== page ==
Currently when patients undergo neurosurgery, the portion of skull that is removed to access the brain is replaced at the conclusion of the surgery with a cranial implant or the original bone flap. The implant or flap is held rigidly in place to the surrounding bone using titanium plates and screws to prevent micromotion and protect the brain. Because of their non-anatomical profile on top of the skull, the plates and screws can lead to social stigma and serve as a constant visual reminder of trauma to the patient. The plates and screws can be painful to the touch and even protrude through the thin, overlaying scalp, necessitating a repeat surgery. Our team worked with Dr. Chad Gordon to develop a new, reduced-profile fixation method for cranial implants.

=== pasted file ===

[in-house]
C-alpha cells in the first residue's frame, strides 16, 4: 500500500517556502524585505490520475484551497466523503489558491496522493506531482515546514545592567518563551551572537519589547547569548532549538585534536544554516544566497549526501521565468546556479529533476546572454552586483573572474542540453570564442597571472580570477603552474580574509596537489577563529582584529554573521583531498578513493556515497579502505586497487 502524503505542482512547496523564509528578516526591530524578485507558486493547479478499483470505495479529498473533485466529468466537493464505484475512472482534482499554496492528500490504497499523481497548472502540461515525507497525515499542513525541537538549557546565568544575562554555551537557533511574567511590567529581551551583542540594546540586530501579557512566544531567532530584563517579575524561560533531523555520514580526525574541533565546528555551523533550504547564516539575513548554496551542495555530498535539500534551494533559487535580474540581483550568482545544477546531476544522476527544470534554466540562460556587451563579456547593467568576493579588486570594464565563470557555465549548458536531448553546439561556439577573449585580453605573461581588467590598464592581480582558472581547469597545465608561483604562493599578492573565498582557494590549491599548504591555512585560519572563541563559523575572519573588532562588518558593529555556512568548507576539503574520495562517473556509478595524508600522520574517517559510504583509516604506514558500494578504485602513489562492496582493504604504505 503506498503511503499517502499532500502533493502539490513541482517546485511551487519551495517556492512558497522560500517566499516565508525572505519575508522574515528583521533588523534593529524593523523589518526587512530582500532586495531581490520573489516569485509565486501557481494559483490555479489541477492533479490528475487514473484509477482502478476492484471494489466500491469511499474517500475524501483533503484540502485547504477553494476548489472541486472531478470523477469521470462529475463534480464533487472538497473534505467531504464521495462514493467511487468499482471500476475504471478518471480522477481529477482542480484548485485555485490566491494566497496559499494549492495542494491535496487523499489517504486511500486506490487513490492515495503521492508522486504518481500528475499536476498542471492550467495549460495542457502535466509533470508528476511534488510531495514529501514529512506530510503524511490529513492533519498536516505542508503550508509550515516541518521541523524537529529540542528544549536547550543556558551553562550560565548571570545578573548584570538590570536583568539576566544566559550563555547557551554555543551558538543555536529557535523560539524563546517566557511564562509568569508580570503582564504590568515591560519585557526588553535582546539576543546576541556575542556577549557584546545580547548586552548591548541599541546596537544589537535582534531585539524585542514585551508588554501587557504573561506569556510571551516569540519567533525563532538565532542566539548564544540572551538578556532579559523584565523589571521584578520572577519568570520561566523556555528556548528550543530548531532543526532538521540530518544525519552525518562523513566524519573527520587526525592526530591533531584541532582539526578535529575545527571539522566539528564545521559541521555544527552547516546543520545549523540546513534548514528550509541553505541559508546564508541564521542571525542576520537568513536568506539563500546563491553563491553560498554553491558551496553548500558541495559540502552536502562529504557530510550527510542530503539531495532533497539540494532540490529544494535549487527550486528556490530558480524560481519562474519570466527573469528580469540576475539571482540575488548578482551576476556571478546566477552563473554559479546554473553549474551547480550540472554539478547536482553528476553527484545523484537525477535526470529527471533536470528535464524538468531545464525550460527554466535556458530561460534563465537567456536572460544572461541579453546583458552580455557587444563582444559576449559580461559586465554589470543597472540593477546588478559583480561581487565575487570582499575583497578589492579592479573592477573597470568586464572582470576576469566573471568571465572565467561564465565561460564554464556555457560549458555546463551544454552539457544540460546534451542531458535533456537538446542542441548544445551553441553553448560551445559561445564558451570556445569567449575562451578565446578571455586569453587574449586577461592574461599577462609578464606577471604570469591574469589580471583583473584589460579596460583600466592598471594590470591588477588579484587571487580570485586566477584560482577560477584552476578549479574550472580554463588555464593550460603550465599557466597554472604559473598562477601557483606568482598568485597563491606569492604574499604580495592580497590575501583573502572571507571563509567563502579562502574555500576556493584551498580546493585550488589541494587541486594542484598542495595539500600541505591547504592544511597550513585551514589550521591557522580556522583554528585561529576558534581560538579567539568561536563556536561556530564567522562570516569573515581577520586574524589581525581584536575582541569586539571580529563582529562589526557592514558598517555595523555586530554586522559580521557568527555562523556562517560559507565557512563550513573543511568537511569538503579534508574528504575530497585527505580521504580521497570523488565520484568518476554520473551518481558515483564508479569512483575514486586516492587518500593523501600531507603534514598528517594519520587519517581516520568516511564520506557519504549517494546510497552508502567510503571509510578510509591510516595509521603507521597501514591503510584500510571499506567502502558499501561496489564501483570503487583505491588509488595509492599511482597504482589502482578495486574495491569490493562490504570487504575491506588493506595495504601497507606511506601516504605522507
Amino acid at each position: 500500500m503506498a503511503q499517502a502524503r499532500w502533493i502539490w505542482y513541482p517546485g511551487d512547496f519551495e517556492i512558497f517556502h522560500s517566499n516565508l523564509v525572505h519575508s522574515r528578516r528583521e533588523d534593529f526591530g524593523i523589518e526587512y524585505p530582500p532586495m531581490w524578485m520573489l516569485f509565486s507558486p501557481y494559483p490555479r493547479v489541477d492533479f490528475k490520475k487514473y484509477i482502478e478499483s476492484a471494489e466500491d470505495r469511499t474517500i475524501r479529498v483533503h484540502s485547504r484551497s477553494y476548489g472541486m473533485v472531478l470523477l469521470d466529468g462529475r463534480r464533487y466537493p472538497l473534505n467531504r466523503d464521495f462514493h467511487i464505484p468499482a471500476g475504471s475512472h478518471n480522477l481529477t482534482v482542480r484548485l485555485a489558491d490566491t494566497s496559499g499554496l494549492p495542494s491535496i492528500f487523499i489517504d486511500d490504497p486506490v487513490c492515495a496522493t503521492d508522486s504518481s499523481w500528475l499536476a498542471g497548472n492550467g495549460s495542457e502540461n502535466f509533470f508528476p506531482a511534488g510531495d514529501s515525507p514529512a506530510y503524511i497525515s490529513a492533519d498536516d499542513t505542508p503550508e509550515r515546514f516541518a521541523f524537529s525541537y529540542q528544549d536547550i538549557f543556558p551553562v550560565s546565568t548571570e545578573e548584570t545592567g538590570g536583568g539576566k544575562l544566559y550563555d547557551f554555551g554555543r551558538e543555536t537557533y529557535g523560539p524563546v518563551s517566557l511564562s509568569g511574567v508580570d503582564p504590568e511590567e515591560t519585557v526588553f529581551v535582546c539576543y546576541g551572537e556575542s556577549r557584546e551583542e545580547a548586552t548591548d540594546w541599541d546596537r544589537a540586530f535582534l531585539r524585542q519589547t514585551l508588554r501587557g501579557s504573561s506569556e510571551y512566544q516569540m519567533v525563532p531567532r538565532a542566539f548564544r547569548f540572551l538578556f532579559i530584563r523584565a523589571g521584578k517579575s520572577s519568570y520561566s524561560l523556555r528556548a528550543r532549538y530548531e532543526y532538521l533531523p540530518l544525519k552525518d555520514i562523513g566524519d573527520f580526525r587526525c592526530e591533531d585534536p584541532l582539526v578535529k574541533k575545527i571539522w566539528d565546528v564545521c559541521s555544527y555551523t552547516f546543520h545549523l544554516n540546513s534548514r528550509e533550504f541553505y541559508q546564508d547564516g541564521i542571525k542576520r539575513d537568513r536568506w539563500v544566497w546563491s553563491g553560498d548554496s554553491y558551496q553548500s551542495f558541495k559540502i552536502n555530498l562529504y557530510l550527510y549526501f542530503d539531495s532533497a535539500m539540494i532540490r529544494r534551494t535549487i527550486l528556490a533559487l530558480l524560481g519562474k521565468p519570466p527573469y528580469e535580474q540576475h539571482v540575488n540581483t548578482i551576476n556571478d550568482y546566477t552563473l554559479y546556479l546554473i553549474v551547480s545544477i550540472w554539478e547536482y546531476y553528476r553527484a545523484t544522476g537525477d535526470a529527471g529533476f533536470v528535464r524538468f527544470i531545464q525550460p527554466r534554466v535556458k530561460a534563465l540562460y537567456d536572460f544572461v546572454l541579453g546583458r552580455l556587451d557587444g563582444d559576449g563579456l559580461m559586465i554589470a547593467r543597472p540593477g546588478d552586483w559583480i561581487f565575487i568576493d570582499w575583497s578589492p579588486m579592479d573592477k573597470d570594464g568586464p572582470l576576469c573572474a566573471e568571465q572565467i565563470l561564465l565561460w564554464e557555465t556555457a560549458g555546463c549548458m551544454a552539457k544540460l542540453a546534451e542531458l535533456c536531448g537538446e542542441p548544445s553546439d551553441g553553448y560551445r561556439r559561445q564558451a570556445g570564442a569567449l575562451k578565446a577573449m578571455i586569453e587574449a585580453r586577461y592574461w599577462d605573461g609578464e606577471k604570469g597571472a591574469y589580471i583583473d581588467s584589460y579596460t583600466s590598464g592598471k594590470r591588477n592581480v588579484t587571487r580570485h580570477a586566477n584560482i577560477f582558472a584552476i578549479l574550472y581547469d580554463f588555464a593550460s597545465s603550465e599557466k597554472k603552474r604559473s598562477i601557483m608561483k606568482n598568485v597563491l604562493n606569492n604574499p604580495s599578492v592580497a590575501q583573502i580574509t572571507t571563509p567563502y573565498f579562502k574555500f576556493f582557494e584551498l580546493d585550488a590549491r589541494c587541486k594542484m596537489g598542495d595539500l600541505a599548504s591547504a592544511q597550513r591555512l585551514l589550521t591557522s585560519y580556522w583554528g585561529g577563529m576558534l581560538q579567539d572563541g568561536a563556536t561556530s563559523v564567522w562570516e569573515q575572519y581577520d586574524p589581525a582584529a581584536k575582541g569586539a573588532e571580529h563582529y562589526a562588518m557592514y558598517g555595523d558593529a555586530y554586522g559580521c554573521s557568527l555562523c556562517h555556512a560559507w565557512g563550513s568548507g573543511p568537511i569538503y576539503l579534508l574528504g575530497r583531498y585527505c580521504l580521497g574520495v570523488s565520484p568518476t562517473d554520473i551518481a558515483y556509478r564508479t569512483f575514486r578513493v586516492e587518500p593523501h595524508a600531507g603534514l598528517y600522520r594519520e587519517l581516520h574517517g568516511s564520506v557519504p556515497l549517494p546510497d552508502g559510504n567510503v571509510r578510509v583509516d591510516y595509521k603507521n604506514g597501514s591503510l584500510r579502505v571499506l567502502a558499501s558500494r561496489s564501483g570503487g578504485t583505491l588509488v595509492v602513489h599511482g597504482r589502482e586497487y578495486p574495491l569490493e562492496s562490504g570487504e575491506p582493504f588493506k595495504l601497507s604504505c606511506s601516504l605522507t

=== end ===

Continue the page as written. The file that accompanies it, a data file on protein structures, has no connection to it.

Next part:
- Cristina Romany, junior in Materials Science & Engineering
- Julie Cui, senior in Chemical and Biomolecular Engineering
- Owen Friesen, junior in Mechanical Engineering
- Dr. Chad Gordon, Director of Neuroplastic and Reconstructive Surgery, Johns Hopkins Medicine
* For IP reasons, the team’s video cannot be publicly posted yet, but please check back in the future.